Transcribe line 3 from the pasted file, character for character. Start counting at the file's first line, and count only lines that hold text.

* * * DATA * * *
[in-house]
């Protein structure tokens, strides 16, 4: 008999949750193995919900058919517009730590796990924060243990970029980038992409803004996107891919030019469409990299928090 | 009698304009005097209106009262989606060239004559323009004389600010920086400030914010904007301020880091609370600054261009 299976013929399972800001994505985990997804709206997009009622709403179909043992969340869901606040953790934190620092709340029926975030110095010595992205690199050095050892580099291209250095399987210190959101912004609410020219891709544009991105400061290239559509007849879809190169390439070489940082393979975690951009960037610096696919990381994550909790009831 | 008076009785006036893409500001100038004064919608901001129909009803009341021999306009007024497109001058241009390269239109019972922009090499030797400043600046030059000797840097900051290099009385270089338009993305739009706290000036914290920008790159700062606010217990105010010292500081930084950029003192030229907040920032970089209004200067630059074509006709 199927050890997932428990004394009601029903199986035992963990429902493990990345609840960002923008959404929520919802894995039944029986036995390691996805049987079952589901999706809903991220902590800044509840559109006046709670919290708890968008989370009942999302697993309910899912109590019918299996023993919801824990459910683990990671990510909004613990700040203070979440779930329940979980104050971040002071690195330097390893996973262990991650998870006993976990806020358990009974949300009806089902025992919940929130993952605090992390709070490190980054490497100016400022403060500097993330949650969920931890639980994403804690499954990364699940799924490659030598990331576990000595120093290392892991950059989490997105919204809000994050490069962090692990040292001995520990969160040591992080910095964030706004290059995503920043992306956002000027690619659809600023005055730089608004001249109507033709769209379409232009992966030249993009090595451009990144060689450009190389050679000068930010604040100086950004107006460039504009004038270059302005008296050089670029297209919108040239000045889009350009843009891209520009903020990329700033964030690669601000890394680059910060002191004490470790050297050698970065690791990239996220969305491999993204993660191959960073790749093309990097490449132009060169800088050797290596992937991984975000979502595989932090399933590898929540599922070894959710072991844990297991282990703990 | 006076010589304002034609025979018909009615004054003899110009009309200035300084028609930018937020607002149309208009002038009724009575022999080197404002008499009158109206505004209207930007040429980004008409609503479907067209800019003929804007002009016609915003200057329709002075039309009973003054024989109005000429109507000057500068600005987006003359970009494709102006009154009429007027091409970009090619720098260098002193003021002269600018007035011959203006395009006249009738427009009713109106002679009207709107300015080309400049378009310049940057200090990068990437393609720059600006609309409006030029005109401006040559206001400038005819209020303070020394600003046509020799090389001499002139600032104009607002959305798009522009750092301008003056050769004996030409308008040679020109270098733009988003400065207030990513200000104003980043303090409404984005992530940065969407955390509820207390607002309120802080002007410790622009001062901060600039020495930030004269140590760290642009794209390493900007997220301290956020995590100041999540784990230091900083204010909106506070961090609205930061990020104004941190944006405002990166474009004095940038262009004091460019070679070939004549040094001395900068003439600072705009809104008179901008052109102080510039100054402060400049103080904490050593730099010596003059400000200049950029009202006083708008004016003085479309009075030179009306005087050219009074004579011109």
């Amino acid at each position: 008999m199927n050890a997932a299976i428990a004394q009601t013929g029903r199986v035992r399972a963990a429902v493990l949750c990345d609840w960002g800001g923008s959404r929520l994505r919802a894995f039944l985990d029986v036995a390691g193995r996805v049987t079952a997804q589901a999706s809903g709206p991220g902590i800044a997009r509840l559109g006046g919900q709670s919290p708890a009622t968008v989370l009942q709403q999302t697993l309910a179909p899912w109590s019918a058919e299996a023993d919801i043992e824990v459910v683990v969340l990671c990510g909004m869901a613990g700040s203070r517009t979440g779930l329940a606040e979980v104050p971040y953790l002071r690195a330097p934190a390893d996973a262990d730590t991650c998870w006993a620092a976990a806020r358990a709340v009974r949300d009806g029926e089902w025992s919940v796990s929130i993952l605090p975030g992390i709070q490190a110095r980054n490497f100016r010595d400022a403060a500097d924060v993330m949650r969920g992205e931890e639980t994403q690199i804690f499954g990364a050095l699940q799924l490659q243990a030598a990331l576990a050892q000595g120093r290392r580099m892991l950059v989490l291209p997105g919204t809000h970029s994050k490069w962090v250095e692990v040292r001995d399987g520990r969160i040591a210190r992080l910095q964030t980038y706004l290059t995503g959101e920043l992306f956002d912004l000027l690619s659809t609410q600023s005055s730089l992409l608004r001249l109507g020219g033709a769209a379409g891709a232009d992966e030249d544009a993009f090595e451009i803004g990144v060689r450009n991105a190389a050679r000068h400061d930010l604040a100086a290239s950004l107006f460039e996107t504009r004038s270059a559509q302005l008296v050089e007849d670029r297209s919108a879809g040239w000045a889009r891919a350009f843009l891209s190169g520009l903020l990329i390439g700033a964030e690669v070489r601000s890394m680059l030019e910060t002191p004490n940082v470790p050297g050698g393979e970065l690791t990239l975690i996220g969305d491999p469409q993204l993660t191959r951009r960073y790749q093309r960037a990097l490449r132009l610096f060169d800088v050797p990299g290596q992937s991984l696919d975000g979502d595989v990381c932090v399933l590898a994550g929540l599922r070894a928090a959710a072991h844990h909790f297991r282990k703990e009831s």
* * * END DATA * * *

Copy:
């Amino acid at each position: 008999m199927n050890a997932a299976i428990a004394q009601t013929g029903r199986v035992r399972a963990a429902v493990l949750c990345d609840w960002g800001g923008s959404r929520l994505r919802a894995f039944l985990d029986v036995a390691g193995r996805v049987t079952a997804q589901a999706s809903g709206p991220g902590i800044a997009r509840l559109g006046g919900q709670s919290p708890a009622t968008v989370l009942q709403q999302t697993l309910a179909p899912w109590s019918a058919e299996a023993d919801i043992e824990v459910v683990v969340l990671c990510g909004m869901a613990g700040s203070r517009t979440g779930l329940a606040e979980v104050p971040y953790l002071r690195a330097p934190a390893d996973a262990d730590t991650c998870w006993a620092a976990a806020r358990a709340v009974r949300d009806g029926e089902w025992s919940v796990s929130i993952l605090p975030g992390i709070q490190a110095r980054n490497f100016r010595d400022a403060a500097d924060v993330m949650r969920g992205e931890e639980t994403q690199i804690f499954g990364a050095l699940q799924l490659q243990a030598a990331l576990a050892q000595g120093r290392r580099m892991l950059v989490l291209p997105g919204t809000h970029s994050k490069w962090v250095e692990v040292r001995d399987g520990r969160i040591a210190r992080l910095q964030t980038y706004l290059t995503g959101e920043l992306f956002d912004l000027l690619s659809t609410q600023s005055s730089l992409l608004r001249l109507g020219g033709a769209a379409g891709a232009d992966e030249d544009a993009f090595e451009i803004g990144v060689r450009n991105a190389a050679r000068h400061d930010l604040a100086a290239s950004l107006f460039e996107t504009r004038s270059a559509q302005l008296v050089e007849d670029r297209s919108a879809g040239w000045a889009r891919a350009f843009l891209s190169g520009l903020l990329i390439g700033a964030e690669v070489r601000s890394m680059l030019e910060t002191p004490n940082v470790p050297g050698g393979e970065l690791t990239l975690i996220g969305d491999p469409q993204l993660t191959r951009r960073y790749q093309r960037a990097l490449r132009l610096f060169d800088v050797p990299g290596q992937s991984l696919d975000g979502d595989v990381c932090v399933l590898a994550g929540l599922r070894a928090a959710a072991h844990h909790f297991r282990k703990e009831s």